I would suggest to just strop or use something like the Idahone Fine Ceramic rod to maintain a new knife(s) while you're learning to sharpen on other knives. You can then do a full sharpening when you're ready and those methods no longer restore the edge to your liking. You'll then have your own edge on the knife and future sharpenings can probably start at the 1K level or even higher if you don't let them get too dull.

On the plates, you can use less coarse plates, but they'll take longer to flatten dished stones. One method I've used is to deploy the XXC plate to flatten my stones up to 1K and use the 1K to flatten the next higher stone, that stone on the next higher stone, etc. Just make sure to wash them good to remove the lower grit material from the higher grit stone before using. Most people just use the XXC on everything.

I actually purchased an Atoma 400 plate and I'm now using that for all my flattening. It does take longer on more badly dished stones. The Atoma plates are awesome at flattening while creating much less stiction, which can really suck the stone to the plate at it gets flat and require lots of water to keep things moving. Hope all this helps.


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 Post subject: Re: Buying first set of stones for brand new knives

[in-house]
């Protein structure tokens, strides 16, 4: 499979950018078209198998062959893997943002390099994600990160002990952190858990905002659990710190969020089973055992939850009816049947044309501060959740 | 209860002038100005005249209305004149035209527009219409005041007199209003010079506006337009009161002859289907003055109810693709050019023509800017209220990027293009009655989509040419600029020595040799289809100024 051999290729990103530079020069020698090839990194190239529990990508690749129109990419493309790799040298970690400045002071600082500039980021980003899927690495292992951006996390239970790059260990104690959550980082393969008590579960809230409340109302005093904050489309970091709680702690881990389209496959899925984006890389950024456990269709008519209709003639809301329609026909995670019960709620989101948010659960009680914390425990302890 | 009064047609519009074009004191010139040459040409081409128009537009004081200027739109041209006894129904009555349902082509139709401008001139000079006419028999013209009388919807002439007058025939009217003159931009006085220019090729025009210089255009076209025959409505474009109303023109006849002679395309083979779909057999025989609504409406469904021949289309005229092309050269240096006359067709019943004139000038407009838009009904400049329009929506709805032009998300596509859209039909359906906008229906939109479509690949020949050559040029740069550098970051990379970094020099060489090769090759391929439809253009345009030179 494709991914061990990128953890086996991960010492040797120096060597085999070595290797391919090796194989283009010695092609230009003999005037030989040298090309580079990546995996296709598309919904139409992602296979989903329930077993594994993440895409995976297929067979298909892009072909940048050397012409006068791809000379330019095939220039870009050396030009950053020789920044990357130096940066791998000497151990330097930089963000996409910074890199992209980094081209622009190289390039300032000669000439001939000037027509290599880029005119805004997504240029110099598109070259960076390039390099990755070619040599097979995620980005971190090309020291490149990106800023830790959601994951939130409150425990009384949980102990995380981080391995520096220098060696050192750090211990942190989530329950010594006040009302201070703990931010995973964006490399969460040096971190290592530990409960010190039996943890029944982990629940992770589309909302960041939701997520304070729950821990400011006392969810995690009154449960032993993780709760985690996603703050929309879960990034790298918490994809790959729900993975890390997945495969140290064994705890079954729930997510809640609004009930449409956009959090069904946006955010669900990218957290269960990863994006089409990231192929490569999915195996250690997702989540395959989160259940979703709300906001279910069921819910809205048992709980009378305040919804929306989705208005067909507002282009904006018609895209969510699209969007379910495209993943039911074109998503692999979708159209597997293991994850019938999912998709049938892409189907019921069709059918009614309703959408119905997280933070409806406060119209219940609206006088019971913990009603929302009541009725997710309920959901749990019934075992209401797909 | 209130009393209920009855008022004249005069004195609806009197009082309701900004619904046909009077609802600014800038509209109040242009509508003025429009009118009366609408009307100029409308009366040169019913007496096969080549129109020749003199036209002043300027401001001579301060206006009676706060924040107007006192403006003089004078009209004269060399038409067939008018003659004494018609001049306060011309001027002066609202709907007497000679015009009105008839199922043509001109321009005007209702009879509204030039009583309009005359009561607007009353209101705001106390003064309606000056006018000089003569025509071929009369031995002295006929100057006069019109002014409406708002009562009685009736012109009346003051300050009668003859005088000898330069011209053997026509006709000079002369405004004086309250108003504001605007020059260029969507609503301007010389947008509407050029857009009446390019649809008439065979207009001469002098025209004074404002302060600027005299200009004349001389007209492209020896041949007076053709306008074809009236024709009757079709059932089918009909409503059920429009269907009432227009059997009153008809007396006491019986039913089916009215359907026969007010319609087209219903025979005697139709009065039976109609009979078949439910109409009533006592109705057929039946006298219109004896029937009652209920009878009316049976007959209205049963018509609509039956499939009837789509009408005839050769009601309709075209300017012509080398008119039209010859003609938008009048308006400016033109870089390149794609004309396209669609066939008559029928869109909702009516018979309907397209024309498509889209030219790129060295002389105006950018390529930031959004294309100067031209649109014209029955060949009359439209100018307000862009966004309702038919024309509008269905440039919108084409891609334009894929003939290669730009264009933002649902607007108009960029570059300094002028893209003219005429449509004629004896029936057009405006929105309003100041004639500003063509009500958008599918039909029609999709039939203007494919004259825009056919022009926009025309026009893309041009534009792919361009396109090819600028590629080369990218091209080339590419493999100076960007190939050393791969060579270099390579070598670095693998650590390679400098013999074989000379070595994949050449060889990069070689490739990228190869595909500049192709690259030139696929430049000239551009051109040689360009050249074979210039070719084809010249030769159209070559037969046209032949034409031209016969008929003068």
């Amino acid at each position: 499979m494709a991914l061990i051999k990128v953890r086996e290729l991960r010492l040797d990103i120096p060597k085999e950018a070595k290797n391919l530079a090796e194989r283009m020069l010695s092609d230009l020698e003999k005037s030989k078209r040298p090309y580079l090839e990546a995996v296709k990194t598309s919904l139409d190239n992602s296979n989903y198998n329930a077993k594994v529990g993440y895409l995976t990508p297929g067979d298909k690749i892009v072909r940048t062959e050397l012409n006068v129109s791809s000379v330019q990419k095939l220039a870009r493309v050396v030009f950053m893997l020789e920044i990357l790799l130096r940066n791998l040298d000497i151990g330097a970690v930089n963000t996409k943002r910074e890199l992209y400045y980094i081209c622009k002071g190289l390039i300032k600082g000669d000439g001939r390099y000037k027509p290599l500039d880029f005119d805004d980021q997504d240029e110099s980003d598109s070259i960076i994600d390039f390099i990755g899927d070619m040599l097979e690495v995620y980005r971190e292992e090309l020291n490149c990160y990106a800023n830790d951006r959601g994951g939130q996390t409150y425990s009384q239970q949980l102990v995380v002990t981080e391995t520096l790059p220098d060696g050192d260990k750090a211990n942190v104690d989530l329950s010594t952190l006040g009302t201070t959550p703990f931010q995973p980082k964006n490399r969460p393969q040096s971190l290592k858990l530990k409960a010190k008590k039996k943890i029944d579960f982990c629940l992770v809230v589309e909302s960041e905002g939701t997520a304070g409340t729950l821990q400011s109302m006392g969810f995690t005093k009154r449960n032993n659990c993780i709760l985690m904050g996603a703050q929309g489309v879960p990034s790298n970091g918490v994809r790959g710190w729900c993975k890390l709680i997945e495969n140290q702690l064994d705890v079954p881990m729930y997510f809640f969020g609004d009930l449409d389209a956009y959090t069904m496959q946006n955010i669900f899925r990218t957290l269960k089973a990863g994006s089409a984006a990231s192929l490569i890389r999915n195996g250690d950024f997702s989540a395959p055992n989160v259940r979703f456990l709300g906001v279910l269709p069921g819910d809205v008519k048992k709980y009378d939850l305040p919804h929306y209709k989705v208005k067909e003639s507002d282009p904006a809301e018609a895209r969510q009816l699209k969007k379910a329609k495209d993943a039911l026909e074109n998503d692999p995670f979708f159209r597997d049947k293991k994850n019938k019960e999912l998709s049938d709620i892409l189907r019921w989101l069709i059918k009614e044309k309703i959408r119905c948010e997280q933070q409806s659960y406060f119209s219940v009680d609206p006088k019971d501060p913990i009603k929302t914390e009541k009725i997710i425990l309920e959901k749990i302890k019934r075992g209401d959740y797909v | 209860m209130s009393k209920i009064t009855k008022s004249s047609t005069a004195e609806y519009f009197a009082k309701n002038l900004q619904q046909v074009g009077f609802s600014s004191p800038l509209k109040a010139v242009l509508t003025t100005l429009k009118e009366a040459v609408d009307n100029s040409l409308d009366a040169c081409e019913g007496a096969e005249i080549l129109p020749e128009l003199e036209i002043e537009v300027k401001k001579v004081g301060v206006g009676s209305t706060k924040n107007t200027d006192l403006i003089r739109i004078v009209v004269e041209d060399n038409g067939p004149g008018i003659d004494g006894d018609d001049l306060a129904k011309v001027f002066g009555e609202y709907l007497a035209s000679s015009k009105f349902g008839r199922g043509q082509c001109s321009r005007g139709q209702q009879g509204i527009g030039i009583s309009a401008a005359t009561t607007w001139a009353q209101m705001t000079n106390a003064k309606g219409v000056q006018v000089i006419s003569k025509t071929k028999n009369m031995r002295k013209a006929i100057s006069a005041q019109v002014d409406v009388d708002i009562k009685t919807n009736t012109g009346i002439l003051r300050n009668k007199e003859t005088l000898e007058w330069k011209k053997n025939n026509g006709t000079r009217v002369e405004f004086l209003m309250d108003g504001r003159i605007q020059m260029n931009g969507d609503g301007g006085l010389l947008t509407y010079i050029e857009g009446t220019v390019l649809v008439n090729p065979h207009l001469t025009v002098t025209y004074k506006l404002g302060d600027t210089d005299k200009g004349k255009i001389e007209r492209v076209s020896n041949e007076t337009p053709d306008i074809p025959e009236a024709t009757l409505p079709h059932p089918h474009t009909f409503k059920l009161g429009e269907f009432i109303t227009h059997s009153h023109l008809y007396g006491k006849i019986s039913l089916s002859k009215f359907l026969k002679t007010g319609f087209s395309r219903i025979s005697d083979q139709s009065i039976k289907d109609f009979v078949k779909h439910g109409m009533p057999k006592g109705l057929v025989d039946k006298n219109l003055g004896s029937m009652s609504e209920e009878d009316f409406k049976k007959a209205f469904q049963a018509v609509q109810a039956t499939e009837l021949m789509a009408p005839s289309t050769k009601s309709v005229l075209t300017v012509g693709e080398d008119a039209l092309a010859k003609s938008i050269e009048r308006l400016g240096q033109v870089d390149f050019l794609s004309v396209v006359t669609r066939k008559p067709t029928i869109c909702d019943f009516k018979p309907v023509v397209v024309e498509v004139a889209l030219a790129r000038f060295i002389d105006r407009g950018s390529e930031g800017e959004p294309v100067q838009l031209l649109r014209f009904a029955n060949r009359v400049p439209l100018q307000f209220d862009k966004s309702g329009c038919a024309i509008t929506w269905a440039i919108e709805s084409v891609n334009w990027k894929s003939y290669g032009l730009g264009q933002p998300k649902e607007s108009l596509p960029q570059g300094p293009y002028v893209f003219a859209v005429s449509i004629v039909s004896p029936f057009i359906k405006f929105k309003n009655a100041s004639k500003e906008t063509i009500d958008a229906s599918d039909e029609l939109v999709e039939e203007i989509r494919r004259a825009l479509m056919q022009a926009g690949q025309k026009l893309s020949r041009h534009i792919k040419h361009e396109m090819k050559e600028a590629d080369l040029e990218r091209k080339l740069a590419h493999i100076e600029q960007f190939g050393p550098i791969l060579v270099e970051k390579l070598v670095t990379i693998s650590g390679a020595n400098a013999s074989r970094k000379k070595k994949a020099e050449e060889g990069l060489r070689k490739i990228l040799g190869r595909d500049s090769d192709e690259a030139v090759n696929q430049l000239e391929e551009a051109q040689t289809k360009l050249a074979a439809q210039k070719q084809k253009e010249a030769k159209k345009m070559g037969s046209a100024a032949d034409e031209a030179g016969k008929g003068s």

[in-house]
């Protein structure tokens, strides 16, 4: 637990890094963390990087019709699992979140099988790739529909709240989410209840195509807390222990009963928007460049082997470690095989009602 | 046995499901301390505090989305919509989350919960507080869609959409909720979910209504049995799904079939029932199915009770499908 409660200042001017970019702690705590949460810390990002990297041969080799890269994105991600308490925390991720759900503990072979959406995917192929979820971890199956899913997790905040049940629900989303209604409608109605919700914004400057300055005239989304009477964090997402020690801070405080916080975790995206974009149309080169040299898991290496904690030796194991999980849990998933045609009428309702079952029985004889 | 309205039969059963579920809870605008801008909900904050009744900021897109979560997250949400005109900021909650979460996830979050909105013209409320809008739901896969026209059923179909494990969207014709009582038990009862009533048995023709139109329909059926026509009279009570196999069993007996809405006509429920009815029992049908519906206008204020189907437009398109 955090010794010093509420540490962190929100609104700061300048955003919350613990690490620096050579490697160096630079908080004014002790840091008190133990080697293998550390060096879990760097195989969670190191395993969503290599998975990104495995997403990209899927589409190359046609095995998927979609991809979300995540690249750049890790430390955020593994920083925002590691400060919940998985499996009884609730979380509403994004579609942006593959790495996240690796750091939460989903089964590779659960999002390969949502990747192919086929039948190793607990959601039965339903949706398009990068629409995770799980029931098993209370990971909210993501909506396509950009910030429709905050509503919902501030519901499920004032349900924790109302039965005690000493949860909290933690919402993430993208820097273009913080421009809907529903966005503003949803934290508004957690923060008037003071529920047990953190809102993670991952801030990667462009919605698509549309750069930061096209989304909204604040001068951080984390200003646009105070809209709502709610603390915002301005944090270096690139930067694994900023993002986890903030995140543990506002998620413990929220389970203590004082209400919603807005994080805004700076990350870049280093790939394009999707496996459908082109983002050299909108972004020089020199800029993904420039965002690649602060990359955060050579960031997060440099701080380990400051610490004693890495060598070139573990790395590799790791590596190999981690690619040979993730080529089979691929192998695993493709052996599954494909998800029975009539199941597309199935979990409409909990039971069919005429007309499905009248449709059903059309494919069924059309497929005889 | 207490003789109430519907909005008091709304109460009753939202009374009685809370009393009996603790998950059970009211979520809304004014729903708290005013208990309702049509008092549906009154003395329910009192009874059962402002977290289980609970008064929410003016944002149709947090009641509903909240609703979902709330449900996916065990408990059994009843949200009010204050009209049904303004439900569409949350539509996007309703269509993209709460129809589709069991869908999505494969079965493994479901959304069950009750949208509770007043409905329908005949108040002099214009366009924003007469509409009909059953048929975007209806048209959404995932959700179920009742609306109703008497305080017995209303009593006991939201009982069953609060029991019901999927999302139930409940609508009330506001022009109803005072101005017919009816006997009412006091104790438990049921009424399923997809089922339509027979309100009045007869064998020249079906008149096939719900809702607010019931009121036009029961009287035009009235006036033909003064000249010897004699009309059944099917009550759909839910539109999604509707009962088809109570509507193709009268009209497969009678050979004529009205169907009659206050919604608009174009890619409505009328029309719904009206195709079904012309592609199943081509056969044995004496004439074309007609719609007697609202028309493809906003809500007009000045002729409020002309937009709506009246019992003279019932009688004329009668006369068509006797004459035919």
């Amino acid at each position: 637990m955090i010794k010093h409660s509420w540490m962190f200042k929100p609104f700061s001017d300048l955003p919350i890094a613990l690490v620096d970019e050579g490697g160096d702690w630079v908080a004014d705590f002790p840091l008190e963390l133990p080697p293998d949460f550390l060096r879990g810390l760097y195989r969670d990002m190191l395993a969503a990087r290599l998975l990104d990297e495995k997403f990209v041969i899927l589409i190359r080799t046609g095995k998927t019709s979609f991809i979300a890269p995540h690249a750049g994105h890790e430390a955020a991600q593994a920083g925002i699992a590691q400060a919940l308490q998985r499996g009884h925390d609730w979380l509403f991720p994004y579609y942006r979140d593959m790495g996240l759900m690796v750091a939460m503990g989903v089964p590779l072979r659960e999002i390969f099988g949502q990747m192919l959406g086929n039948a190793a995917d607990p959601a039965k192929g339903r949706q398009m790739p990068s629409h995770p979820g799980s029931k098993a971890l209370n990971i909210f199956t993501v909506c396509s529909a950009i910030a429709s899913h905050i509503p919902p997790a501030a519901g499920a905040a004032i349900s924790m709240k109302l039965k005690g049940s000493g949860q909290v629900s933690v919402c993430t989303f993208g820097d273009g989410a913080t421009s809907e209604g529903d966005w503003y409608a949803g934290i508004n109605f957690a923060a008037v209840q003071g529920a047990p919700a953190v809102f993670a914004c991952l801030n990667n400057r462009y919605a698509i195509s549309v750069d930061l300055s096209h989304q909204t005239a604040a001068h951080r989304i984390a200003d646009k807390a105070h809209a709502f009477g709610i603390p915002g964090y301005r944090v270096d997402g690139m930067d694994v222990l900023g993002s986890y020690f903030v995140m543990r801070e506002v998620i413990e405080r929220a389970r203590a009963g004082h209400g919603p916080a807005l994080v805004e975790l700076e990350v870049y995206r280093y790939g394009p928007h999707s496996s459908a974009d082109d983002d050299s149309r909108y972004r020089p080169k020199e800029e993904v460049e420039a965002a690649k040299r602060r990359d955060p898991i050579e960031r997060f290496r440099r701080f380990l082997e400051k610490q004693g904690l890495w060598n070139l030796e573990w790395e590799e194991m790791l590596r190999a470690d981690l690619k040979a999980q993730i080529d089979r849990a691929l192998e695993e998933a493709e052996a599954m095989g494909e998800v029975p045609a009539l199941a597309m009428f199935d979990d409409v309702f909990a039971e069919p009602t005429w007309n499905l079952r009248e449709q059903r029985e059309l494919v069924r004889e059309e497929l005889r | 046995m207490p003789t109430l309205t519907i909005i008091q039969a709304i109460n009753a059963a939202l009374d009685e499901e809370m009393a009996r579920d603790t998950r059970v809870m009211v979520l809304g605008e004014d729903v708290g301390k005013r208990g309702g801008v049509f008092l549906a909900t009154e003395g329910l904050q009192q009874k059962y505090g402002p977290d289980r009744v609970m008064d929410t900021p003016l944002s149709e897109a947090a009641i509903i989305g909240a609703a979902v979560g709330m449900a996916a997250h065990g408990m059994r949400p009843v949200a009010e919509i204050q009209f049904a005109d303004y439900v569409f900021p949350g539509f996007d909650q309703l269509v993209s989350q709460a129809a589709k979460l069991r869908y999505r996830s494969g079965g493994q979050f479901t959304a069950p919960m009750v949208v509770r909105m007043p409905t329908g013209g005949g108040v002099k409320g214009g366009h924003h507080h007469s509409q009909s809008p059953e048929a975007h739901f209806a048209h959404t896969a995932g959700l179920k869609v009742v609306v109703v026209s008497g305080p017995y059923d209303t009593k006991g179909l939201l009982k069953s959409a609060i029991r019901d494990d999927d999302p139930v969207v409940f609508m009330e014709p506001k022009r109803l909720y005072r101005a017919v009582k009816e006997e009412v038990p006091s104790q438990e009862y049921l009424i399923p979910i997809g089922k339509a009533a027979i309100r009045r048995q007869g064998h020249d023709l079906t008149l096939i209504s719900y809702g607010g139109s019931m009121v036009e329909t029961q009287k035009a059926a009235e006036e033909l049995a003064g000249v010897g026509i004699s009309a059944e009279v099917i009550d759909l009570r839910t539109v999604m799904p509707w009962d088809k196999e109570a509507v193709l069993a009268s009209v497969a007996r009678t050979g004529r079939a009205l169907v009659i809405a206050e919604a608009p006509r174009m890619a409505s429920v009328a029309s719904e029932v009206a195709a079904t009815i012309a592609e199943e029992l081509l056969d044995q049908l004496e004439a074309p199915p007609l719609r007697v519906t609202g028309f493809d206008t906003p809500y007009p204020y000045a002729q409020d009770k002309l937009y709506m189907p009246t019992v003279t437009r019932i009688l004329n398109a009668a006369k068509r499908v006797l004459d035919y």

PostPosted: Tue Dec 10, 2013 9:14 pm 

Joined: Tue May 29, 2012 12:29 am
Posts: 920
Like I said, don't rely on factory edges.

To smooth out the surface of fine grit stones after lapping use a nagura.

As for your stone selection I think it could be a bit better. 8k is a bit extreme for most any knife and in reality the edge will not last very long. The 1k you have picked will work but your reason for selecting it is kinda off. If you want it to last and hold up to abuse then a hard stone that resist wear is what you should be looking for. You cannot compare the red brick and green brick, the red brick is a 1k and the green brick though listed as a 2k is more like a 4k stone. They could be used together as a medium and fine combo set but they are not interchangeable in use.

As for coarse stones,

I have a different view of coarse stones. I believe they are the base for which a edge is created and are a necessity in sharpening. Others feel that beginners should stay away from them. A 400 or 500 grit stone would be a good addition and is not so coarse that you will easily distort the edge geometry.

To start a 1k will do fine, you can do a lot with a 1k including regrinding a edge or fixing chips.Personally I would go with the Arashiyama set and add a natural stone to finish the razor.